I’m just going to mention those four principles we saw last time.  If I have a heart like Moses to pray for the people, I will know that the people belong to the Lord.  They are not my people.  I don’t have a flock; I don’t have a congregation.  I will also know that I don’t have an agenda, and I don’t want anything named after me.  I don’t want God to replace a ministry and build me up.  I also know that I’m one with the people.  I’m not up here and they’re down here; there’s no clergy, and then there is the regular people.  Every Christian is on level ground, and that’s what Moses knew.  And then Moses said, “I appreciate Your offer to send an angel, and I appreciate the offer to give me victory, I appreciate the offer to bring me in the land and give me blessing, but an angel is not Christ, and victory is not Christ, and blessing is not Christ.  I won’t go forward without Your presence; You must go with me.”  With a heart like that, that’s why he prayed for God’s people.

The secret of Moses’ intercession, his mediator heart, was his intimacy with the Lord.  God and Moses were best friends.  Having said that, I want to now turn to the second rock story.  I’m going to take it in two parts.  First, I want you to see the relationship between the first rock story and the second rock story, and then I’ll take you to what I think, if we can get past the shell, we can reach the kernel, the heart of this whole thing.

The point I want to make about relating it to the smitten rock is simply this; Christ is the rock.  We know that: the smitten rock or the cleft rock.  It’s not an accident that the smitten rock story comes first.  It has to come first because it’s foundational.  The fact that Christ died is the foundation of everything.  When He was on the cross, John 19:30, “He cried out, ‘It is finished.’”  It’s over.  So, the smitten rock is the finished work; it’s all done, over, complete, through, sufficient.  The second rock story is going to take us a little deeper as we’ll see, but it’s based on the first rock story.  There could be no cleft rock without the smitten rock.  That has to come first. That’s why in the New Testament we read in 1 Corinthians 2:2, “I determine to know nothing among you except Christ, and Him crucified.”  When the Apostle Paul wanted to describe the gospel, he did it in 1 Corinthians 15:3, “I deliver to you as of first importance what also I received, that Christ died for our sins according to the Scriptures.”  That’s of first importance.  So, before we look at the principles of the cleft rock, whatever you and I will learn of the Lord as we go on, from now until the moment we safely arrive in heaven in His presence, I’ll tell you without clearing my throat, it’s all because of the blood of our Lord Jesus.  It’s all because of the cross.  It’s because of the finished work.  Every good thing God has ever done in your life is because Jesus died for you.  Every good thing God has ever done in my life is because Jesus died for me.  Now, by the life of the indwelling Lord, I want to attempt to show you what I think is the spiritual significance of this marvelous story of the cleft rock.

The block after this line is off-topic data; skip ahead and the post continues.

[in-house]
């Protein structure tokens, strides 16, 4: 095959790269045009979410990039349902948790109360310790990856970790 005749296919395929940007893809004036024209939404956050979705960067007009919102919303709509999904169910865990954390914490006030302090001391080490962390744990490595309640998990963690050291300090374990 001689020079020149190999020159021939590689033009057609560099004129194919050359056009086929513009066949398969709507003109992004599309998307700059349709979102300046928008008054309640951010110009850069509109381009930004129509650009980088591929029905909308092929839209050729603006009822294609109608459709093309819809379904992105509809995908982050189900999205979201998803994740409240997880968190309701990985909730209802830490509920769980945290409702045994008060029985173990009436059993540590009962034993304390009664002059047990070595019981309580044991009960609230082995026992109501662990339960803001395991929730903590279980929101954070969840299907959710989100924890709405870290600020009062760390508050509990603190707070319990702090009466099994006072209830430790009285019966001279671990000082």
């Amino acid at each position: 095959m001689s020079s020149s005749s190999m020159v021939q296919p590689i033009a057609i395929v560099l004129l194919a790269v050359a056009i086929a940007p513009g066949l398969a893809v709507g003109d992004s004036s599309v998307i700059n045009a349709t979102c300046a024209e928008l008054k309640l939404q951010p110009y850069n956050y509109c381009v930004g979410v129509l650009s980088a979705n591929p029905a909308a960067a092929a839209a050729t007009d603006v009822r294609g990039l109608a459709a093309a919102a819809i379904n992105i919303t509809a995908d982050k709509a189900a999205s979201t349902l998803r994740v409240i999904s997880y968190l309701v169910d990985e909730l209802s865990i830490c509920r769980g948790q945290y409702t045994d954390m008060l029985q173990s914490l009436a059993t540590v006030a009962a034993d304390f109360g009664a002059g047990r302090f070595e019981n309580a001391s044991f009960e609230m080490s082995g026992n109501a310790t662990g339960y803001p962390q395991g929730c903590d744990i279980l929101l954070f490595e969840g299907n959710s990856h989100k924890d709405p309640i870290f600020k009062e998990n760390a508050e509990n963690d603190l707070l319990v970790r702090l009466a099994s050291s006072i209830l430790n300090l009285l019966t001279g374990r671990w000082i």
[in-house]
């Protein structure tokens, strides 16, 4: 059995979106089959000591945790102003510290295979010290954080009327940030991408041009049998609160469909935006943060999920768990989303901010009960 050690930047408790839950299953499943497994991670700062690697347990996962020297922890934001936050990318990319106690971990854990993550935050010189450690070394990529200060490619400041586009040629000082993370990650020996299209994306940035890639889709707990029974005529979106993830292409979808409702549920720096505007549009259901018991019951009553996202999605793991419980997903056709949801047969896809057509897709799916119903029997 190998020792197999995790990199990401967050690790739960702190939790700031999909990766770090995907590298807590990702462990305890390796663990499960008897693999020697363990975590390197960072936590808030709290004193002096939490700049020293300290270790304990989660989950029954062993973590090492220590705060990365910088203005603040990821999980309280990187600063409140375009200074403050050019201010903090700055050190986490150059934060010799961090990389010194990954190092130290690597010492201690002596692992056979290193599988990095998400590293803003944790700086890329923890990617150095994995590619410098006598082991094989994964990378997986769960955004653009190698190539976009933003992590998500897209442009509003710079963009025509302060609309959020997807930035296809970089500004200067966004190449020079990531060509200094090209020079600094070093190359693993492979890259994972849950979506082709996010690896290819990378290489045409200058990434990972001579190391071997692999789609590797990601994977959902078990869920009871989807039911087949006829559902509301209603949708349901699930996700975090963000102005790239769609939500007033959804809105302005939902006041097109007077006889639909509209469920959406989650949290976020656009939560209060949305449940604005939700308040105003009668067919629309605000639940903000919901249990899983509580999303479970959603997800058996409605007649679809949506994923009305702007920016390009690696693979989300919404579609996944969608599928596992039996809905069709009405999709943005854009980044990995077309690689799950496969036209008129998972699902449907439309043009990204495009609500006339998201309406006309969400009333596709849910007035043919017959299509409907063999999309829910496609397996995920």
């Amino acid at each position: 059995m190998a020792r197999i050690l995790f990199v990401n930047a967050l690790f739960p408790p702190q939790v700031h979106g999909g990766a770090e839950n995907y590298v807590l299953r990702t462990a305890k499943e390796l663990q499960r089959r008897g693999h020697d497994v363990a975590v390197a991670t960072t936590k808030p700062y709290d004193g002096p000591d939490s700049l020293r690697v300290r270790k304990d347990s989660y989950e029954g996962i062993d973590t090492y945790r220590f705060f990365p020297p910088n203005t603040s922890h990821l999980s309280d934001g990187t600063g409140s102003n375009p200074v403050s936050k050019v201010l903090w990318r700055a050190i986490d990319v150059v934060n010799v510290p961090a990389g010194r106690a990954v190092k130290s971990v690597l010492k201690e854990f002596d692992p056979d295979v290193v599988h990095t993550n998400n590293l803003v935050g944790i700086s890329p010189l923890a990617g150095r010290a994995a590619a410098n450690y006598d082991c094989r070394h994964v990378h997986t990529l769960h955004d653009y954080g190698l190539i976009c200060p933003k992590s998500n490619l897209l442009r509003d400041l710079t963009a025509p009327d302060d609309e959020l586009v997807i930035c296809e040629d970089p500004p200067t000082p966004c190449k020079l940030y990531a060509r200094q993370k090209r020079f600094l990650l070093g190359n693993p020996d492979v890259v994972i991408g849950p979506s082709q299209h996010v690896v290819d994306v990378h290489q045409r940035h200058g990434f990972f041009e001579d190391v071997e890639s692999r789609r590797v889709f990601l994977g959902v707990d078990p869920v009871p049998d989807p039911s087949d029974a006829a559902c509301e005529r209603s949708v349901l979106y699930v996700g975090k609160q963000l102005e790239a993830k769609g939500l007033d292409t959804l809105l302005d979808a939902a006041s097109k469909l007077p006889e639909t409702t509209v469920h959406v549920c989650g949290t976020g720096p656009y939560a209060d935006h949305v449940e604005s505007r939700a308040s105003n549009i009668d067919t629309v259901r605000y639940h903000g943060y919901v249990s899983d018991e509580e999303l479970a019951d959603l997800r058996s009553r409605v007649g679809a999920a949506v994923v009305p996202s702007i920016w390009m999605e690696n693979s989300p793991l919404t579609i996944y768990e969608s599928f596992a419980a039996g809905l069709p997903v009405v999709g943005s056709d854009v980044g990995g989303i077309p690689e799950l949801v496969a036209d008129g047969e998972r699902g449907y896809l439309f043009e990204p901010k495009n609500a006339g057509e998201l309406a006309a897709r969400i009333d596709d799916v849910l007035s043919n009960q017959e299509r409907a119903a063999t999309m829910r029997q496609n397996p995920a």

Alright, I’m going to show you this passage… As I said, we spent our last week to see what a mediator’s heart looked like.  I gave you those four principles.  Let me suggest this; if you took that to heart, those four principles, and you say, “Lord, I want to be a prayer warrior, and I really want to pray for Christians and I want to pray for my brothers and my sisters, and by Your miracle I will not Lord it over others, and by Your miracle I will have no agenda, and I’m not going to seek a following, and by Your miracle I will identify with them on the same level, and by Your miracle will go forward in Your presence.”  If you prayed that, would you have a mediator’s heart?  The answer is, “No, not yet.”  Even with those wonderful truths, not yet.  They’re wonderful virtues, but there is a final step.  There is a climax, and that whole prayer comes to a climax in the story of the cleft rock.  This above everything else is important.  It’s more basic than any of those principles we touched on in our last gathering.

The story is in Exodus 33:18-23.  I’m going to introduce that by a prayer that Moses gave.  Exodus 33:13, “Now, therefore, I pray, if I found favor in Your sight, let me know Your ways, that I might know You, that I might find favor in Your sight.”  So, we talked about the ways different than the Lord Himself.  The last thing on Moses’ heart was, “I want to be a prayer warrior.”  The last thing he was thinking is, “Boy, I wish I could be a good mediator.  I wonder what it’s like to be an intercessor.  I really want the Lord to teach me how to pray for others.”  He wasn’t thinking that!  He said, “I want to know Jesus.  I want to know the Lord.”  That was His goal.  He had already settled the theological issues; they’re Your people, You can’t break covenant with Abraham, we are the same, You identify with us, no substitute for Your presence.  Now he prays what I consider the most daring prayer, probably in the Old Testament, and at least in the life of Moses.

Exodus 33:18, “And Moses said, ‘I pray You, show me Your glory.’”  Let me tell you what Moses was asking, and then let me tell you how God answered what Moses was asking.  When Moses prayed, “Show me Your glory,” what exactly, if God answered that, is that prayer?  Don’t forget, he had been in the presence of the Lord.  He’d been in the glory cloud; for eighty days he was in the glory cloud.  God talked to him face to face, like a man talks to a friend.  He had seen through the acts of the Lord, he had seen God in many ways.  The question is, hadn’t he already seen his glory?  Great day, if you had all that experience, wouldn’t you say, “I’ve already seen the glory of the Lord?”  He was where he was because of the Shekinah glory cloud led him there.  After all that intimacy and all that sweet fellowship that he had, and all that holy conversation and communication, he says, “Lord, show me Your glory.”  I’m thinking, “Didn’t you already see Him?”  That’s why I say it’s one of the most daring prayers.